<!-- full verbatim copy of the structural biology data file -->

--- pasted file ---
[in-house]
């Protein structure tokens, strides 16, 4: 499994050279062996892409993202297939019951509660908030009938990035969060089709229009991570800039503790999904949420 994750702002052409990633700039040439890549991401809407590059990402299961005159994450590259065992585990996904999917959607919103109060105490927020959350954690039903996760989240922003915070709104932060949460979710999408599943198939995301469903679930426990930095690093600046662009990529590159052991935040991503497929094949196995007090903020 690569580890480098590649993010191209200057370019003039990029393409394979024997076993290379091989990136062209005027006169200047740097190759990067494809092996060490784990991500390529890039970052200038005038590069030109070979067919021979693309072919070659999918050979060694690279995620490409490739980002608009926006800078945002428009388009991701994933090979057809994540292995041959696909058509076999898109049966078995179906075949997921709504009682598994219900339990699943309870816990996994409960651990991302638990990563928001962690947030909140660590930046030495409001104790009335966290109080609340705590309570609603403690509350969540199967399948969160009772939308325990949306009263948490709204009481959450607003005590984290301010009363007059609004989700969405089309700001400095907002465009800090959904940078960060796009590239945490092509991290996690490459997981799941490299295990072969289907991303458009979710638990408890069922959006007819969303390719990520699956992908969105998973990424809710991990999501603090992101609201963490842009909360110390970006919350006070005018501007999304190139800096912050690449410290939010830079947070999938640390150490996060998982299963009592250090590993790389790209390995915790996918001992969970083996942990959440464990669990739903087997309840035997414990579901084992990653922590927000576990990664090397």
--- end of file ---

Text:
[in-house]
């Protein structure tokens, strides 16, 4: 499994050279062996892409993202297939019951509660908030009938990035969060089709229009991570800039503790999904949420 994750702002052409990633700039040439890549991401809407590059990402299961005159994450590259065992585990996904999917959607919103109060105490927020959350954690039903996760989240922003915070709104932060949460979710999408599943198939995301469903679930426990930095690093600046662009990529590159052991935040991503497929094949196995007090903020 690569580890480098590649993010191209200057370019003039990029393409394979024997076993290379091989990136062209005027006169200047740097190759990067494809092996060490784990991500390529890039970052200038005038590069030109070979067919021979693309072919070659999918050979060694690279995620490409490739980002608009926006800078945002428009388009991701994933090979057809994540292995041959696909058509076999898109049966078995179906075949997921709504009682598994219900339990699943309870816990996994409960651990991302638990990563928001962690947030909140660590930046030495409001104790009335966290109080609340705590309570609603403690509350969540199967399948969160009772939308325990949306009263948490709204009481959450607003005590984290301010009363007059609004989700969405089309700001400095907002465009800090959904940078960060796009590239945490092509991290996690490459997981799941490299295990072969289907991303458009979710638990408890069922959006007819969303390719990520699956992908969105998973990424809710991990999501603090992101609201963490842009909360110390970006919350006070005018501007999304190139800096912050690449410290939010830079947070999938640390150490996060998982299963009592250090590993790389790209390995915790996918001992969970083996942990959440464990669990739903087997309840035997414990579901084992990653922590927000576990990664090397």